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'Frankenstein's savage patterns suggest that he not the apparently more civilised creature is the true monster.'

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Introduction

'Frankenstein's savage patterns suggest that he not the apparently more civilised creature is the true monster.' It is a common misconception of many thousands of children that have been lead to think it is not Victor Frankenstein but it is his creature that is called Frankenstein. This to me is quite ironic as it is my belief that the monster itself was Victor Frankenstein and not his creation. If the two of their names can be mistaken in society then I believe that this also implies that they have rather similar characteristics as well. Frankenstein creates in himself an idol to challenge that of God, he, in effect, kills three if not four people during his time playing this part, although indirectly. In Frankenstein, Dr. Victor Frankenstein is an inspiring scientist that studies the dead. He wants to be the first person to give life to a dead human being. He spends all of his time concentrating on this goal, and gives up his family and friends. Frankenstein is the single most important novel written during the period of Gothicism. It exceeds the normal expectation of a typical Gothic novel by relating to science, politics, family, alienation, psychology, relationships, education and more. Even so, Frankenstein is classed as a classic Gothic novel because if you think about it nothing would say gothic horror like an eight-foot high monster with sewn together body parts made from other deceased humans. I think Frankenstein was written as a Gothic novel because it was written at the time of the Gothic Literary movement and Mary Shelley would have been influenced by the style of the time. ...read more.

Middle

He uses a contrast of beauty against ugliness to describe him. He expects the monster to know everything when he wakes up cool, calm, and collected. But when the monster is awakened, he does not know anything. He sees a world different from what he is used to, which makes him nervous and scared, but it is not his fault. The monster has not removed himself from his environment; Victor has removed him from dead. And the coward that Victor is he leaves it for dead and runs away in self-pity. Instead of facing the consequences, he left out of unjustifiable hate for his creation. He could not destroy the monster because he had actually made the monster better than the human race itself. Instead he was sure that lack of experience in the world would get rid of the monster for him. Here is when I believe Frankenstein moved one step closer to becoming a monster. In my view there are two types of a monster. One of which is the stereotyped: A hideous creature, being around it is terrifying, it is a monster that cannot do anything about what it is or looks like, yet is not necessarily evil or cruel. The second type of monster is hardly recognisable as what he is to people around him, it, or whatever you might call it. He would appear like an ordinary person like you and me, but it is inside where the monstrosity comes in. ...read more.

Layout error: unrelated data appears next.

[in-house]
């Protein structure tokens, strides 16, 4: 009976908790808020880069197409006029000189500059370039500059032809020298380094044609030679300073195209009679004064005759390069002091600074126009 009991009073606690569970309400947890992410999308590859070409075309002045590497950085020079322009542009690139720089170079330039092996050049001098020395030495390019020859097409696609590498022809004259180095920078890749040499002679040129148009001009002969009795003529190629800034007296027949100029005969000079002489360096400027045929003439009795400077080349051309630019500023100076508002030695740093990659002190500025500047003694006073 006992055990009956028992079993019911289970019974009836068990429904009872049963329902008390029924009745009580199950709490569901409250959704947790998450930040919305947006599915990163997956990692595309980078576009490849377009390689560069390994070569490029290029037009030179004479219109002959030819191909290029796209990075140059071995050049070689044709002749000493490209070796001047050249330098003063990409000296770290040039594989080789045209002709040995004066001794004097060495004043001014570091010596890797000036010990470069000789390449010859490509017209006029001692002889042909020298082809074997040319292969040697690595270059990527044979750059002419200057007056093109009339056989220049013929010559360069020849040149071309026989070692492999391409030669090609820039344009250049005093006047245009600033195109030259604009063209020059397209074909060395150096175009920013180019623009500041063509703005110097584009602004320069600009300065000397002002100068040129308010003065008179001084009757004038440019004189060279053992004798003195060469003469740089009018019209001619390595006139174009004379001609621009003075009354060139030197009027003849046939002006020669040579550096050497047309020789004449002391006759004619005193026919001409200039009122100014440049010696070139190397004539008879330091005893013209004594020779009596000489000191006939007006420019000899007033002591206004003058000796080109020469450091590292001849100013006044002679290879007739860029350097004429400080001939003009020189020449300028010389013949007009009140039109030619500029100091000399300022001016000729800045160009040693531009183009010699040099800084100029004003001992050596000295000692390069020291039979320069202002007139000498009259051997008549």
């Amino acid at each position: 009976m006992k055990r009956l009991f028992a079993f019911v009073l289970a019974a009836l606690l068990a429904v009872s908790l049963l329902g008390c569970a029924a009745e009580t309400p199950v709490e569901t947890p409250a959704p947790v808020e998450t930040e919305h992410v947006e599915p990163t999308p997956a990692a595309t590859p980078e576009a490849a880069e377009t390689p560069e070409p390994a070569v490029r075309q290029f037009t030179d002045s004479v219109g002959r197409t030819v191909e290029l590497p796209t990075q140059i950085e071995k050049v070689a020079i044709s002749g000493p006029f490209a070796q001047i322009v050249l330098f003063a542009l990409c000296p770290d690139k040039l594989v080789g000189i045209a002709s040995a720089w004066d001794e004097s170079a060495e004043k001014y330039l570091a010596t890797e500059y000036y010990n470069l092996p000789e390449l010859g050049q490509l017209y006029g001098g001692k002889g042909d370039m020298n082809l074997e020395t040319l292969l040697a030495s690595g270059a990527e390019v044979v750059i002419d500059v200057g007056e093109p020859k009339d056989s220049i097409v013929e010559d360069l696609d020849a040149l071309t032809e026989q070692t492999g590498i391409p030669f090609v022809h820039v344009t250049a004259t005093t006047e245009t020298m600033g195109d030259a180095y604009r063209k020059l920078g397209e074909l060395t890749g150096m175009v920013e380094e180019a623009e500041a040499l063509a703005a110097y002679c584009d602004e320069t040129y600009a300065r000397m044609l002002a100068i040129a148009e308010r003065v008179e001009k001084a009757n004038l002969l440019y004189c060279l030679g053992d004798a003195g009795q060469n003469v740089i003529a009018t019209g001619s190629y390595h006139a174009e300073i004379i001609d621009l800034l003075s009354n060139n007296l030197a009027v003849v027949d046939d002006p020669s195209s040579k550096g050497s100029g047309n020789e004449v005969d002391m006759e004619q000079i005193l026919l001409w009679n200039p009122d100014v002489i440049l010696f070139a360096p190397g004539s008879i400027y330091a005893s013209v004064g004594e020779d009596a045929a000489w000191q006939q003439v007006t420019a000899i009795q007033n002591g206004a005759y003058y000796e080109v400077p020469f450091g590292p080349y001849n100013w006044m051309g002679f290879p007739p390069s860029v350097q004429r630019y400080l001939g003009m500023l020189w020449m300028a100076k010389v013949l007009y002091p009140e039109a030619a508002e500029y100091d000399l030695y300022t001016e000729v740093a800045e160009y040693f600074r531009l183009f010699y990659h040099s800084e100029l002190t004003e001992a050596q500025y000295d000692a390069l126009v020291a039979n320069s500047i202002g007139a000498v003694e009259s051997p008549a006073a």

Conclusion

Frankenstein realised the creature had the opposite of the originally intended effect on himself; his life was ruined, the creature being at fault. The conclusion that you could reach from the all his actions is that the creature deserves no pity. Though these may be completely valid points there are other ways to look at it. The terrible things the monster did were brought on by the neglect and rejection he suffered, and not being allowed to have someone to love and care for. These are all things humans cannot deal with, making us feel more pity because of what he was driven to and the human needs and emotions he shows. The book tells a lot about human nature, that people are not made by their nature but their nurture. 'If people are brutalized, they'll be brutal themselves'- Mary Shelly In the 1800's creating a being was extremely frowned upon and seen as very immoral but in this day and age, even though I still believe it to be immoral, people are more educated about the consequences of doing such things. Today, what seemed like fiction in Mary Shelley's time now sounds more and more like true fact. After considering all the corners of this argument I have come to the conclusion that this man created a monster. Mostly for his selfish cravings for power and fame. Frankenstein had a blank canvas and chose to paint it with evil. A man that can unnaturally create a being then turn it into a monster is surely far from being a saint. Ethically no one should be allowed to play God. ...read more.

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